Samuel Lewis (the elder) published several topographical gazetteers and maps in the 1830s and 40s. The first edition of 'A Topographical Dictionary of Ireland' was published in 1837 in two volumes (there was also an atlas published to accompany the dictionary) and a second edition in 1842. S. Lewis and Co. of London were editors and publishers but the individual sections themselves were written by a large number of contributors, often living in the area they were writing about.

The following two paragraphs which are extracted from the preface to the first edition describe the sources and standards of the statistical information.

It is necessary to state that all distances are given in Irish miles ; glebes, and every other extent of lands, except when otherwise expressed, in Irish plantation acres ; grants and sums of money, unless the standard be specified, may be generally regulated, as regards their amount, by the period to which they refer, in its relation to the year 1826, when the assimilation of the currency took place. Numerous Reports to Parliament, of recent date, have been made available for supplying much useful statistical information. The Ordnance survey, so far as it has extended, has been adopted as the best authority for stating the number of acres which each parish comprises. As regards other parishes, the number of acres given is that applotted under the tithe composition act, which in some cases embraces the entire superficies of the parish, in others excludes an unproductive tract of mountain waste, of which the estimated value is too small to admit of its being brought under composition. The amount of parochial tithes was derived from parliamentary returns of the sums for which they have been compounded. In case of a union of parishes forming one benefice, and of which the incumbent only receives a portion of the tithes, the parishes constituting the benefice are enumerated under the head of that which gives name to it; the tithes of the latter of which, and their application, are first stated ; then, the gross tithes of the benefice payable to the incumbent, the appropriation of the remaining portions of the tithes of the other parishes being detailed under their respective heads.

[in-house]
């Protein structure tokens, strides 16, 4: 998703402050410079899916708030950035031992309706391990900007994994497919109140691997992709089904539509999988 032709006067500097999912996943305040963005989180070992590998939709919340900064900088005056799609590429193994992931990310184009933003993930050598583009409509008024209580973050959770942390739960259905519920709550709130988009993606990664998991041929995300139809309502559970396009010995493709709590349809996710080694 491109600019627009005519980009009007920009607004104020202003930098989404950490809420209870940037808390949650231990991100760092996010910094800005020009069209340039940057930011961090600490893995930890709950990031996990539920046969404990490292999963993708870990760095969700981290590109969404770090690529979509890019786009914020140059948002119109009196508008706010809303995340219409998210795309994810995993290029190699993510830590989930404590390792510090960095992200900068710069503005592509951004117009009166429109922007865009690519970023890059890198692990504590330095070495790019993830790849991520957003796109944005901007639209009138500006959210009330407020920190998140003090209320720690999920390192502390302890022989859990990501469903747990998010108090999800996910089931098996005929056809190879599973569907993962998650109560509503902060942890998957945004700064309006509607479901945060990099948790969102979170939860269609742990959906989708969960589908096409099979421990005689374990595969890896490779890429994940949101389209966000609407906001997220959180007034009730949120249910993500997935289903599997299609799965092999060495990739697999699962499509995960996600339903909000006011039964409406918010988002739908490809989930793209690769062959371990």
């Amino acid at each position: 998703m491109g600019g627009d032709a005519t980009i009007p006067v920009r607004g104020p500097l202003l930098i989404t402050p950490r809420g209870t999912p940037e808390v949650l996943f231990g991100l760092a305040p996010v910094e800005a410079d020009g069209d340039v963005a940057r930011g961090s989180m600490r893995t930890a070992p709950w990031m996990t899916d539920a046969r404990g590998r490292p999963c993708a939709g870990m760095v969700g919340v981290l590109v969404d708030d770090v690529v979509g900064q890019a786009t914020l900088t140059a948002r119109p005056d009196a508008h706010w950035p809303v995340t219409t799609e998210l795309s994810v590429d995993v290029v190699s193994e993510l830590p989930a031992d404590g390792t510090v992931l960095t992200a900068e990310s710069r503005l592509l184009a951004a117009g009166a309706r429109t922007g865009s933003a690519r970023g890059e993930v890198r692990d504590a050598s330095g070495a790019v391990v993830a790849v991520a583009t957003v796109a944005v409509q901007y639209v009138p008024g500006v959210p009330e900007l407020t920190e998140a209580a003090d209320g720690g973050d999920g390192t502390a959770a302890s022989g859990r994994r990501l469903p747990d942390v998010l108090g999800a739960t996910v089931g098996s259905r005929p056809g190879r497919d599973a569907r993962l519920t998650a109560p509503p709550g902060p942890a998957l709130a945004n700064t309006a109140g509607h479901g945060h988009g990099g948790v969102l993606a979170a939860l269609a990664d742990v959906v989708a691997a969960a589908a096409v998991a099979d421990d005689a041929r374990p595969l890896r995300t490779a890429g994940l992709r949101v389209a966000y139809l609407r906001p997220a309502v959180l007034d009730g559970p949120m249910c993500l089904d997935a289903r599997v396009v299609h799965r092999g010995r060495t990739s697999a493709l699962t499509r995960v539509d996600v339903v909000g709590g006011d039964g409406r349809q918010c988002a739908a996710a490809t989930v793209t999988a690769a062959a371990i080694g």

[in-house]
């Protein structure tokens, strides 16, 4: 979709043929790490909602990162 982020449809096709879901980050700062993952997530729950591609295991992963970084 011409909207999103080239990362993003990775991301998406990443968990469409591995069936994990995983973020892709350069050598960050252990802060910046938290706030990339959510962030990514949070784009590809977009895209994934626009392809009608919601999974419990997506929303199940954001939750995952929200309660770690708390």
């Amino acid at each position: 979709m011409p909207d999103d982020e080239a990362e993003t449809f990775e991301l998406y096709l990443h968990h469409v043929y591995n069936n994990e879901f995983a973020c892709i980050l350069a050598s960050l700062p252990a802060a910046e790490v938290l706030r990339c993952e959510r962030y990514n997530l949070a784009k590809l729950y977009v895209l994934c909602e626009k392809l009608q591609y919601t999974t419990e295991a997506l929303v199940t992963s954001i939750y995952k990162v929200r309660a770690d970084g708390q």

The census of 1831 has been adopted with reference to the population and number of houses ; and the Reports of the Commissioners on Ecclesiastical Revenue and Patronage, of Ecclesiastical Inquiry, and of Public Instruction, have furnished much valuable matter relative to the Church. The number of children educated in the several schools in connection with the Board of National Education is given from the Report of the Commissioners. With respect to other schools, the numbers are generally those reported by the Commissioners of Public Instruction, which, being the numbers entered upon the books of the different schools, must be regarded as exceeding those in actual attendance. In cases where the information obtained on the spot materially differed from that contained in the Reports, the former has been adopted; but the introduction of the National system has caused such numerous alterations, as to render it extremely difficult to state with any degree of precision the exact number of children at present receiving instruction in each parish.

Samuel Lewis, the younger, died in 1862, and the elder in 1865.

The sections linked to this page are places my own family has connections. I would be happy to receive emails from anyone researching these areas.

Samuel Lewis, A Topographical Dictionary of Ireland (London: 1837)

Michael Cronin 2001

Cronin Families of Cork

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